Recent comments

  • Whatever Happened to That Rule Change To Allow You to Pack Heat in National Parks?   5 years 39 weeks ago

    IF this rule change does take place, you can be SURE that the Obama administration will work TIRELESSLY to strike it down. We now (on Jan 20) have in place the most gun-hating government in more than 33 years.

  • A Sad Sign of the Times: NPS Promotes Body Armor Options To Rangers   5 years 39 weeks ago

    SO WHAT? What's the big deal if National Park Service, US Fish and Wildlife Service, National Forest Service, Bureau of Land Management, all State Park Rangers, Fish and Game Wardens and everyone else who does some form of law enforcementout out in woods, fields or desert wears level II or III vests and carries OC-10, batons, revolvers, semi-auto pistols, shotguns, M-4's or even full automatic weapons in the trunk. They have a NATURAL right to protect themselves against the increasing number of poachers, dope growers, meth cooks, illegal aliens, smugglers, miscellaneous criminals and all the other @#$%bags who are aware that Rangers and other conservation personnel (not to mention visitors) are often unarmed and a long ways from help.

    After all (Mr. and Ms. overly sensitive America), simply seeing someone wearing body armor or a gun shouldn't be a cause for neurotic fear - it's not the gun, it's the person carrying it that decides if the gun will be used for good or evil purposes. All the personnel above are at least minimally trained to unholster a weapon only when necessary, and also only to fire when stopping an aggressor from performing "grave bodily injury or death." This kind of training is as basic to law enforcement academies as learning your ABC's is in elementary school.

    Hunters are another group of people who receive firearms safety training, along with people who get CCW's, although they do receive less training (and you can't get enough training!)

    But if seeing a law enforcement officer in full uniform wearing body armor carrying a gun out in the woods makes you feel uncomfortable, educate yourself about guns and firearms training to get over it - knowledge is power.

    If that doesn't work, go see a shrink (or turn off liberal / sensationalist media - they are the modern sensitizing source of gun and all other fear of violence phobias).

  • Whatever Happened to That Rule Change To Allow You to Pack Heat in National Parks?   5 years 39 weeks ago

    I guarantee you that cars have a larger environmental impact in parks than concealed weapons, yet why do I never hear of a ban on cars due to environmental impacts?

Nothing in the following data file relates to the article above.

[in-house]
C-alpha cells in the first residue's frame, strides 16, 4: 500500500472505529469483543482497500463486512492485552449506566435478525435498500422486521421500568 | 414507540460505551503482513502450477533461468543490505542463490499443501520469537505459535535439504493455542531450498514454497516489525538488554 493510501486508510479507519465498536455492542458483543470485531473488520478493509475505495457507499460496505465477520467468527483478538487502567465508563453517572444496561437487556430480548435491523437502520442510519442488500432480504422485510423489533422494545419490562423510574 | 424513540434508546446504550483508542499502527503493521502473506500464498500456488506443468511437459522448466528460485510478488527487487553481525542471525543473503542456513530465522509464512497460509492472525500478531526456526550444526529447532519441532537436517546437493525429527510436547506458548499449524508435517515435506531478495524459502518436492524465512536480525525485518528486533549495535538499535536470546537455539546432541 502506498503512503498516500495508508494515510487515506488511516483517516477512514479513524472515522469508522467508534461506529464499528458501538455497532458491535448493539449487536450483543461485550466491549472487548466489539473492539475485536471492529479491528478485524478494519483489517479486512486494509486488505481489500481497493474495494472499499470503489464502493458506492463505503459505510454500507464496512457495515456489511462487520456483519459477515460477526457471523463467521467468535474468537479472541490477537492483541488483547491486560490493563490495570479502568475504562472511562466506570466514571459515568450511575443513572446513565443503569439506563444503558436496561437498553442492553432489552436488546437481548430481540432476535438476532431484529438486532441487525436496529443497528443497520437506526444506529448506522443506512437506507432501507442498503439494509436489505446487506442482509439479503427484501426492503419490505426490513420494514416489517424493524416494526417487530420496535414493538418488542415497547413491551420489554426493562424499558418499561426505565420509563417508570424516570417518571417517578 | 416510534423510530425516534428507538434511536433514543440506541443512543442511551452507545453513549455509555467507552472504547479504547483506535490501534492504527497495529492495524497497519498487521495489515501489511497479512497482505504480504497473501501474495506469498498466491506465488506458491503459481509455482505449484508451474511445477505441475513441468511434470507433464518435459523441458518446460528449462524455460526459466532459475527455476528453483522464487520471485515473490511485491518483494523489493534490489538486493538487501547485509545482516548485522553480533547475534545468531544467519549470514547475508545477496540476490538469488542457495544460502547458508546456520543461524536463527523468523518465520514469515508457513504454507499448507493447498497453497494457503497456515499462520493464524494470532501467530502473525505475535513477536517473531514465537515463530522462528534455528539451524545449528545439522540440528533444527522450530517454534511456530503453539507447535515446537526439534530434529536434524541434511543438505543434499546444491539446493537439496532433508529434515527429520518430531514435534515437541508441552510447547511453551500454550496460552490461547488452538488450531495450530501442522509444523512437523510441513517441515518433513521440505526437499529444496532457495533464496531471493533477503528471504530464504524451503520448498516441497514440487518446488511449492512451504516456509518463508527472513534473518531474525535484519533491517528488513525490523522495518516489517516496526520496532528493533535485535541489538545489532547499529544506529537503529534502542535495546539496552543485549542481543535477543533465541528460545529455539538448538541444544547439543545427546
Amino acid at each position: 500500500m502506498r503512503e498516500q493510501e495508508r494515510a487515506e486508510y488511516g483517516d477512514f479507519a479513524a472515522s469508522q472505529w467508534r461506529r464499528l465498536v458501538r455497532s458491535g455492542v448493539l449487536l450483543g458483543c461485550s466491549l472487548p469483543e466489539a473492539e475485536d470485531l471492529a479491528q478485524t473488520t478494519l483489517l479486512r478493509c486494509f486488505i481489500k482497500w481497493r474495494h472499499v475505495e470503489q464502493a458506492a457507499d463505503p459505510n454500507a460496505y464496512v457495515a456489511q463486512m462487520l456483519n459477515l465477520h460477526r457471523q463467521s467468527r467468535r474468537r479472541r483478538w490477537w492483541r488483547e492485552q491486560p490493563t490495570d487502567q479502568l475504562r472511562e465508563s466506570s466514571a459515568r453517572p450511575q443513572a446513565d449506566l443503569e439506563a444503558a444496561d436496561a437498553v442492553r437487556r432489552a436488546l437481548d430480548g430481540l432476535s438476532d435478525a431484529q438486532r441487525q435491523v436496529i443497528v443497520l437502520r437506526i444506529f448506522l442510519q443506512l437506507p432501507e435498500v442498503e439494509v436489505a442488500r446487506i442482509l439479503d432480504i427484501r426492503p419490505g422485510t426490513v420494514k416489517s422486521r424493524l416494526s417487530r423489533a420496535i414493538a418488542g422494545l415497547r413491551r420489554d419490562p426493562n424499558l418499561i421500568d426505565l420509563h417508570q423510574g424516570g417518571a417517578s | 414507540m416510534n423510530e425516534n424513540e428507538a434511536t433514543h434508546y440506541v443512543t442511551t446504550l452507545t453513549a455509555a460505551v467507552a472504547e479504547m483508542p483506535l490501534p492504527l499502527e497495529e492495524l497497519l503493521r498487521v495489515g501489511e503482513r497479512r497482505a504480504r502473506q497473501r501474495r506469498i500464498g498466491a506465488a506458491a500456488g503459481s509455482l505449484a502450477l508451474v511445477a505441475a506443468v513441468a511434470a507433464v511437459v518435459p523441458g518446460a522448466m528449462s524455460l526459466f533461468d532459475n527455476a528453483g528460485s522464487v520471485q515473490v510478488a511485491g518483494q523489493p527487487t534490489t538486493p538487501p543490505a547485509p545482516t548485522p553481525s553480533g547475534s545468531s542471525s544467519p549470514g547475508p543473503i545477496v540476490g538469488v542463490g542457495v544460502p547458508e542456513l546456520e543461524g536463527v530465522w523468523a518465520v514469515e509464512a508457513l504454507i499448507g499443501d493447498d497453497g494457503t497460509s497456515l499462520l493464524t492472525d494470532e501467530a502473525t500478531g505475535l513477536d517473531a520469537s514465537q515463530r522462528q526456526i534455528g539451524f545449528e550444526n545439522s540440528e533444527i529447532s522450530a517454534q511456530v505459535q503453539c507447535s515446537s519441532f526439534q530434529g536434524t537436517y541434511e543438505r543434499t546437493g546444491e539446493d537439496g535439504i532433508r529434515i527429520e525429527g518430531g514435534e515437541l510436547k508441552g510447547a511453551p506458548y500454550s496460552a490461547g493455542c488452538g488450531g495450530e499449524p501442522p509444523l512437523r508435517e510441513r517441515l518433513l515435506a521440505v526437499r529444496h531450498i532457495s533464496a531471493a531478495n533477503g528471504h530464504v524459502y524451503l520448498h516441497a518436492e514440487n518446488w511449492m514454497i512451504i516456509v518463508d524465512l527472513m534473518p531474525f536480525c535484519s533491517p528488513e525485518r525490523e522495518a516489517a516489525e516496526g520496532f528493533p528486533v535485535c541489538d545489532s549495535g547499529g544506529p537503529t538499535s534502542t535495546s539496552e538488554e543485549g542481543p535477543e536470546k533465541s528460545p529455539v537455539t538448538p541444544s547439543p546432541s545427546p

• Bush Administration: Slash and Burn on The Way Out of Office?   5 years 39 weeks ago

    Pappt:Try to read between the lines in what Kurt has written here. It's easy for you to attack me without commenting on some of the truthful facts that Kurt presents here...with his blog. Believe it or not, I do volunteer for many environmental causes and have done much volunteer work for the U.S. Forestry Service...yes, planting trees. And, I'm not afraid to admit that I'm a professional tree hugger as well. Sounds to me Pappyt your some pseudo mouth piece for more drilling in our National Parks. Kurt, has produced prime examples what has happen from extensive oil drilling close to our National Parks: The ugly visual stacking of oil rigs so many miles apart, the water contamination in the ground water table, and of course, the horrible scaring of the landscape. Not a pretty picture to view from the National Parks perspective...is it? In regards to my lifestyle, I practice the art of permaculture (a form of conservation gardening) and drive a relatively old truck that carry's my horticulture work, and at least try to "live green", that I'm sure infuriates the living hell out of the right wing nuts. Yes, I even make my own coffee! What's your excuse for polluting?

  • Bush Administration: Slash and Burn on The Way Out of Office?   5 years 39 weeks ago

    Annonymous needs to chill and understand that technology now permits an oil rig next or miles from a park...with minimal impact. Annonymous uses electricity, drives a car, watches TV, goes to the grocery store, etc. but it is someone else's fault for the environment's problems. Since he doesn't want to take responsibility himself/herself he blames Bush. I'll bet Annonymous is driking coffee at Starbucks, connected to internet via WiFi, reading the NY Times, and getting ready to protest the 2nd Amendment.

    Chill Annonymous. volunteer for a summer on a National Park Fire crew, be a volunteer in a park, try to understand the real problems the parks face and stop spreading your uninformed elitist BS.

  • Bush Administration: Slash and Burn on The Way Out of Office?   5 years 39 weeks ago

    Kurt, thanks for giving reference through your comment "check this site" which provides us with the prestigious Pro Pubica (journalism in the public interests). A good source for up-to-date information regarding many of are pertinent and grave issues facing this country today.

  • Updated: Dueling Judges Push Yellowstone National Park Snowmobile Limit Back to 720 Per Day   5 years 39 weeks ago

    I am a frequent visitor to Yellowstone and would endorse nothing that truly threatened that ecosystem. However, this NON issue displays how far the fanatical left will go to pursue agendas that have no basis in scientific fact and challenge the outer limits of common sense. Yellowstone is 3500 square miles, roughly seven times the land area of the City of Los Angeles, California (470 square miles). The area of Yellowstone is almost exactly the same as the area of our two smallest states (Rhode Island and Delaware) combined. It is over 50 times the size of Washington, D.C. from where the learned Judge Sullivan issues his legal rulings.

    Can you imagine what would happen if someone would propose a federal regulation that limited the number of motor vehicles in any of those places to 500 per day? Can you imagine the public reaction to a judge who ruled that limiting the number of motor vehicles to 500 in any of those places still created an unacceptable risk to the environment? I would suggest that if such a ruling were forthcoming, its author would be declared insane and measures commensurate with that declaration would be forthcoming.